Supplier Management: Collect This Data!


This post is based, in part, on Peter Smith’s paper: Putting the Supplier at the Heart of Procurement Thinking, a free download in the Spend Matters research library.

In Putting the Supplier at the Heart of Procurement Thinking, Spend Matters UK/Europe Managing Director Peter Smith presents a simplistic yet clever little segmentation around the types of data that are worth collecting in paying closer attention to your suppliers and supply chain risk. We feature this diagram below.

Supplier Management: Environmental, Social, Quality, Consumer and Regulatory Data Collection 


Within the environmental area, Peter suggests that organizations should focus on collecting information in such areas as emissions (Co2), sustainable materials (e.g., hardwoods), and energy and water usage. In the social arena, Peter highlights the management of information pertaining to supplier labor practices, health and safety, and conflict minerals. Quality and consumer data collection areas include product failures/recalls, supply chain traceability, and safety/quality standards. And last, for regulatory information, Peter notes general field types like compliance to government regulation and policies, government watch lists, and tax issues.

Peter’s segmentation is not perfectly MECE (mutually exclusive and clearly exhaustive). But it’s not a bad start. Here at Spend Matters in the US, we’ve spent quite a bit of time thinking about the subject as well. It’s also important to note that companies are increasingly wanting to collect information not just for their tier one suppliers, but lower tier suppliers as well. Broad categories we use in the US when considering supplier management data collection include:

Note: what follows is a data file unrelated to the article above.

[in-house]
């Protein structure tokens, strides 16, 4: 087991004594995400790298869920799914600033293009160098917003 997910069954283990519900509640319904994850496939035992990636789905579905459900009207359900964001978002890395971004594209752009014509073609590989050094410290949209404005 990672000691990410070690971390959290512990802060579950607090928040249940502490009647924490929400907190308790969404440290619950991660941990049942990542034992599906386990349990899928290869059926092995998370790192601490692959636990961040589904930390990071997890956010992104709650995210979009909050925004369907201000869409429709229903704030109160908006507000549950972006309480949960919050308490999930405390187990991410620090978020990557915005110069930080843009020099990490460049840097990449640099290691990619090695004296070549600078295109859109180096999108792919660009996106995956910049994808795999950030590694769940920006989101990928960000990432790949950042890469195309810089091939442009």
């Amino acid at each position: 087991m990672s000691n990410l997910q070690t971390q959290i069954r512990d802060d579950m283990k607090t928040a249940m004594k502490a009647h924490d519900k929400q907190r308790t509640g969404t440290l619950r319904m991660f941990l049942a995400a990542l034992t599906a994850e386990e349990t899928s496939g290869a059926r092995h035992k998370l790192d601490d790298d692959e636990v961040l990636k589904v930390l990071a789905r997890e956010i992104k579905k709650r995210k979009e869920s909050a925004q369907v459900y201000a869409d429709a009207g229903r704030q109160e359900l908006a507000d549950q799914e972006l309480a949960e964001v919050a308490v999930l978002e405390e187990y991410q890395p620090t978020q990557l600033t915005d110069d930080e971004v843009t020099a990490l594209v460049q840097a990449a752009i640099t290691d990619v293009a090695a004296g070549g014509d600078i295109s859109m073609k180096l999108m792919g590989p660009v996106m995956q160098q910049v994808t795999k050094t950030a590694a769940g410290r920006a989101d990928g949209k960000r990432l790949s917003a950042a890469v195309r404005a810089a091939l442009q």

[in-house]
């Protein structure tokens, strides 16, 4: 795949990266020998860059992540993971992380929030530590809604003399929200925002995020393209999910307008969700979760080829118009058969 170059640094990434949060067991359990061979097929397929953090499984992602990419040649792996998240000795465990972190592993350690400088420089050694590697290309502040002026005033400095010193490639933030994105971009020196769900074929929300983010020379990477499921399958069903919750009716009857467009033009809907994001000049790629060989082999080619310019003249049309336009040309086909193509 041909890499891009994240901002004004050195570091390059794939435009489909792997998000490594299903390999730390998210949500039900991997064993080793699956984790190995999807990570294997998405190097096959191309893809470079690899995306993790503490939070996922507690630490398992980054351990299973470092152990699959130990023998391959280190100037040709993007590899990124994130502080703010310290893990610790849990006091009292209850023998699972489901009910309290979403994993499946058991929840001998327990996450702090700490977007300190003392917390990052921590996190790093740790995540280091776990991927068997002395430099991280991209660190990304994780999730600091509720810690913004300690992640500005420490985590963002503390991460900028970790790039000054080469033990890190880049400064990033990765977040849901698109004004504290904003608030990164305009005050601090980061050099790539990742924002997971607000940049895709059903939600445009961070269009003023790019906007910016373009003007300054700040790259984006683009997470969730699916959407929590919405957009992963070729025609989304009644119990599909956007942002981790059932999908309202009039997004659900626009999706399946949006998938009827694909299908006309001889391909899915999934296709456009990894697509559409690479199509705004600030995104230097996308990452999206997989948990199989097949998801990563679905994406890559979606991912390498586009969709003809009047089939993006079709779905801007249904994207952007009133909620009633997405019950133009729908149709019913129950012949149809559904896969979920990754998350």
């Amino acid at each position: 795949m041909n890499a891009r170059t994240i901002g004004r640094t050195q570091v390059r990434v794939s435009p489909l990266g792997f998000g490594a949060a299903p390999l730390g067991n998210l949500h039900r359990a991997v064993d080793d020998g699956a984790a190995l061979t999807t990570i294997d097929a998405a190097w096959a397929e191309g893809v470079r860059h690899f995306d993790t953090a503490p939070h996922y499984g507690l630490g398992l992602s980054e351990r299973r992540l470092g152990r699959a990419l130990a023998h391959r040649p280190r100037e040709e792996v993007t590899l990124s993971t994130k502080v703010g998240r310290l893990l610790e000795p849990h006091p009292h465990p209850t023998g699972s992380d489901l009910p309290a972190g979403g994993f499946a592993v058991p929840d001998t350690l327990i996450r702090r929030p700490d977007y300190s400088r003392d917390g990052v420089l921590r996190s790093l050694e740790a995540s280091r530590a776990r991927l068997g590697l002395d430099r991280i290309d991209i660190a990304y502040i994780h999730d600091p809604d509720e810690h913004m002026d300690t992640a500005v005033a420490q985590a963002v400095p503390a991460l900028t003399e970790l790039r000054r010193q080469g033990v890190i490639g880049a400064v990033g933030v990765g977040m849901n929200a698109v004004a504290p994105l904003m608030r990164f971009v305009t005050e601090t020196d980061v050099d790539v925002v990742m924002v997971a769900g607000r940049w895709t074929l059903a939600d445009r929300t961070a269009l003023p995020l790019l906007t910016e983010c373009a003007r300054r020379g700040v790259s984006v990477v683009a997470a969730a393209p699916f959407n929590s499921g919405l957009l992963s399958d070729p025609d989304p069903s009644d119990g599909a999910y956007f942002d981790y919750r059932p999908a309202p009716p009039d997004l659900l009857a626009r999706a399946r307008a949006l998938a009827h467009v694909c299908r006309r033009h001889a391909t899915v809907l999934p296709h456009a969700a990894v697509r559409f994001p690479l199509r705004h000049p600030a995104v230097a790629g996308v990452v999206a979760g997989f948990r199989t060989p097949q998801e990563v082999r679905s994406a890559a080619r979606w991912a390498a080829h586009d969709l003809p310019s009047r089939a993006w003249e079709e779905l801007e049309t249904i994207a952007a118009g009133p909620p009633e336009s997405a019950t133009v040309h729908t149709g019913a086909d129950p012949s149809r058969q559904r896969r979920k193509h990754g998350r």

• Finance/financial (TIN, OFAC, denied parties list, FCPA, etc.)
  • Risk (supplier financial risk)
  • Supplier diversity (MBWE, indigenous employees, etc.)
  • Environmental health safety (EHS or HSE) and corporate social responsibility
  • Product-level insights (based on bill of material (BOM), design drawing and related information.

Just within the EHS, CSR and product-level insights in compliance alone – not factoring in carbon emissions and green/product footprint type insights – we track the following regulation: Conflict Minerals (Dodd-Frank), EU RoHS/WEEE, EU RoHS version 2, RoHS variants (Calif, China, other), EU REACH, Toxic Substances Control Act, Canada Chemical Management Plan/Health Canada, Non-Government Org (NGO) lists (e.g. ChemSec SIN list), Stockholm Persistent Organic Pollutants (PoPS), International Agency for Research on Cancer (IARC), OSHA, EPA, German Ministry of Labor (MAK). And that’s not even close to being a complete list!

Download the full paper, Putting the Supplier at the Heart of Procurement Thinking, in the Spend Matters free research library. 

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